I stretched a latex glove over each hand and stared at the garbage can preparing for the dive.

I could read an eating disorder from its contents: the brand new jeans with the price tag still on them that were stuffed in like a lid to cover the leftover giant bottle of diet pills that had been emptied impulsively and heavily into a young girl’s stomach. I plunge my concern into the trash and stare at the fishing line until I feel something tug. My fingers lift out the dripping bottle. I play hot potato with the nurse who came to me wanting to know which kind of drugs were swimming through the girl’s bloodstream, neither of us wanting to own the pills or the bottle or the actions of a girl with mental health difficulties and a disfigured perception of herself.

Across the hall the man wearing the neck brace is breathing like a hard wind. He can’t breath, he can’t turn his head, and as his face grows red so does our urgency for someone to force air inside him. My sense of helplessness sizzles as the men from the ambulance walk him downstairs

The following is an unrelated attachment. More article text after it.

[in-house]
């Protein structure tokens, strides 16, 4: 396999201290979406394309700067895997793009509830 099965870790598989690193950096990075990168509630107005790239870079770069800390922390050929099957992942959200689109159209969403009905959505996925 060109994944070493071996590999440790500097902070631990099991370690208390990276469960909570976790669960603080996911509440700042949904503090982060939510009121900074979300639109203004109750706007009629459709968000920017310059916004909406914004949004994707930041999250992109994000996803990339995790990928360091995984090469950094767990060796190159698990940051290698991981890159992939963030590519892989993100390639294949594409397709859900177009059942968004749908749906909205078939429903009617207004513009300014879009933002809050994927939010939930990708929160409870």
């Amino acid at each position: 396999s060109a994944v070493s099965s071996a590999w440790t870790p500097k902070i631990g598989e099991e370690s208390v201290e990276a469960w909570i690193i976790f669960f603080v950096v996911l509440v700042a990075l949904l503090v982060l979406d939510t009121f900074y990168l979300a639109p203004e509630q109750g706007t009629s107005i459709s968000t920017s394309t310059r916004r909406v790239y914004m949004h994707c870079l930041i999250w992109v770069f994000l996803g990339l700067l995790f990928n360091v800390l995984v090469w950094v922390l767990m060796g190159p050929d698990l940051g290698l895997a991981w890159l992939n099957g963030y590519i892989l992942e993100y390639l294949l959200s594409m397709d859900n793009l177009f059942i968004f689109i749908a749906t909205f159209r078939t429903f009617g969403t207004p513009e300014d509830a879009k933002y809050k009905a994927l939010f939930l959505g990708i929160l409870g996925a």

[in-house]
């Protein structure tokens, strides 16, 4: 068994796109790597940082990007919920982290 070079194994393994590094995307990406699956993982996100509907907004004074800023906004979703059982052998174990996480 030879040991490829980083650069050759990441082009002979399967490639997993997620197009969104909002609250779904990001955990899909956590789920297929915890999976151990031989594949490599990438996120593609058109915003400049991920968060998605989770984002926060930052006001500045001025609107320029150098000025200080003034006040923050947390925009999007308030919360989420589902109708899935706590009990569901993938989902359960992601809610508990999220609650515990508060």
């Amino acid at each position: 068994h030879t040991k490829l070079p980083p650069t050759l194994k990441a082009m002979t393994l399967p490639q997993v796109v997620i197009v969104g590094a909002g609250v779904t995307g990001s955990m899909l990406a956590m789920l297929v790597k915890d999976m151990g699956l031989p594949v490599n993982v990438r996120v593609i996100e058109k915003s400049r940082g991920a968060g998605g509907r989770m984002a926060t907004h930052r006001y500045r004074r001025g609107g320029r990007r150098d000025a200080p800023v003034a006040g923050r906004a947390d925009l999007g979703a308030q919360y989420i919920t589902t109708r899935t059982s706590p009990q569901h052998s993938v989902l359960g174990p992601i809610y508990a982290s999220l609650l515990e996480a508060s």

past the drunk man who suggestively nods “Hey baby” my direction when only yesterday he greeted me sober with a “Good morning. I hope you’re doing well today.” Words of congratulation had floated about his 100 days clean, and I had only known him within those days. Here we stood at their end. His drooping eyes and red face comprised my flat sight of why he’s spent his life under bridges and what would easily sweep him there again.

The problems are always different, always varied, not always so urgently condensed into one day’s time. In every one there is a person’s eyes frantically searching, wondering, regressing, needing something something something.